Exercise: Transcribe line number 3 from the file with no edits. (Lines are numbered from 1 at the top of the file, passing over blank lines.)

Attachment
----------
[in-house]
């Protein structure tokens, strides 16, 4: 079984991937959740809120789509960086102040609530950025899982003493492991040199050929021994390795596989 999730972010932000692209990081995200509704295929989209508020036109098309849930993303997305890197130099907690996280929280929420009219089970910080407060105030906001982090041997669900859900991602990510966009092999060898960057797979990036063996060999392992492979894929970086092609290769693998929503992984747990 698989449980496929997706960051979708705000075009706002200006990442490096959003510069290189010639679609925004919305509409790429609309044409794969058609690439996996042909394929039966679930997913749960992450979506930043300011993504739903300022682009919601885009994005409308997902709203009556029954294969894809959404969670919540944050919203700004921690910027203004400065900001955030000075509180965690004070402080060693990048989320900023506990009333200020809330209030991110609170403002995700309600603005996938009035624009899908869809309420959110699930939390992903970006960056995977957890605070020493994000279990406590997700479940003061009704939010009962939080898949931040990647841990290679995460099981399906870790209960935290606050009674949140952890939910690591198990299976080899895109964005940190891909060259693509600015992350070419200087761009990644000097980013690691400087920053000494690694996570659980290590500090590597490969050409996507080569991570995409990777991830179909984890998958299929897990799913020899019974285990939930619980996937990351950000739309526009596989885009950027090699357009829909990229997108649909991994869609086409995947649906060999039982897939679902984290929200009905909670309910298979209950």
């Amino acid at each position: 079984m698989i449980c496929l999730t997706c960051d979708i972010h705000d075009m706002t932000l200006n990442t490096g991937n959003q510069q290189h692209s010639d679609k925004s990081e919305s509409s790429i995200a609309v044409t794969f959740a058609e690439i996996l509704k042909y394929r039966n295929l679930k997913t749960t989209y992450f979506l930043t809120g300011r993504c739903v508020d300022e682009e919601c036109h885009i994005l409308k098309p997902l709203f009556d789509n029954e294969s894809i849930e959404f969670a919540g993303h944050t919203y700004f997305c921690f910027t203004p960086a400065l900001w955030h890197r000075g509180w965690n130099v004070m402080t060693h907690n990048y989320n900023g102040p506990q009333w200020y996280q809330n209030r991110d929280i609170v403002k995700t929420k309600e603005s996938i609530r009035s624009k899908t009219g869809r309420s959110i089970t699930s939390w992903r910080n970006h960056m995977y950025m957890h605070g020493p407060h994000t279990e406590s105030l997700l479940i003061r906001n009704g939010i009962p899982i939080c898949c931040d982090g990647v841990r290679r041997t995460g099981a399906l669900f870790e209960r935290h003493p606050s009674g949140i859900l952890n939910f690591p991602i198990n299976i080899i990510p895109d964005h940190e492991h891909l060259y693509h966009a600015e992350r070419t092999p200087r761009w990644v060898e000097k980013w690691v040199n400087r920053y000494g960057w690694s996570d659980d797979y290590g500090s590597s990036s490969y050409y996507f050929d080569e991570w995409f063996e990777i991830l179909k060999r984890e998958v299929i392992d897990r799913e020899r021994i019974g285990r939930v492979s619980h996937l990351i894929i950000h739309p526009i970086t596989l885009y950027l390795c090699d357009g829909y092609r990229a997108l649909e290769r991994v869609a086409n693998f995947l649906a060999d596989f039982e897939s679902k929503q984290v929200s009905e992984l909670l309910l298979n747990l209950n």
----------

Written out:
């Amino acid at each position: 079984m698989i449980c496929l999730t997706c960051d979708i972010h705000d075009m706002t932000l200006n990442t490096g991937n959003q510069q290189h692209s010639d679609k925004s990081e919305s509409s790429i995200a609309v044409t794969f959740a058609e690439i996996l509704k042909y394929r039966n295929l679930k997913t749960t989209y992450f979506l930043t809120g300011r993504c739903v508020d300022e682009e919601c036109h885009i994005l409308k098309p997902l709203f009556d789509n029954e294969s894809i849930e959404f969670a919540g993303h944050t919203y700004f997305c921690f910027t203004p960086a400065l900001w955030h890197r000075g509180w965690n130099v004070m402080t060693h907690n990048y989320n900023g102040p506990q009333w200020y996280q809330n209030r991110d929280i609170v403002k995700t929420k309600e603005s996938i609530r009035s624009k899908t009219g869809r309420s959110i089970t699930s939390w992903r910080n970006h960056m995977y950025m957890h605070g020493p407060h994000t279990e406590s105030l997700l479940i003061r906001n009704g939010i009962p899982i939080c898949c931040d982090g990647v841990r290679r041997t995460g099981a399906l669900f870790e209960r935290h003493p606050s009674g949140i859900l952890n939910f690591p991602i198990n299976i080899i990510p895109d964005h940190e492991h891909l060259y693509h966009a600015e992350r070419t092999p200087r761009w990644v060898e000097k980013w690691v040199n400087r920053y000494g960057w690694s996570d659980d797979y290590g500090s590597s990036s490969y050409y996507f050929d080569e991570w995409f063996e990777i991830l179909k060999r984890e998958v299929i392992d897990r799913e020899r021994i019974g285990r939930v492979s619980h996937l990351i894929i950000h739309p526009i970086t596989l885009y950027l390795c090699d357009g829909y092609r990229a997108l649909e290769r991994v869609a086409n693998f995947l649906a060999d596989f039982e897939s679902k929503q984290v929200s009905e992984l909670l309910l298979n747990l209950n």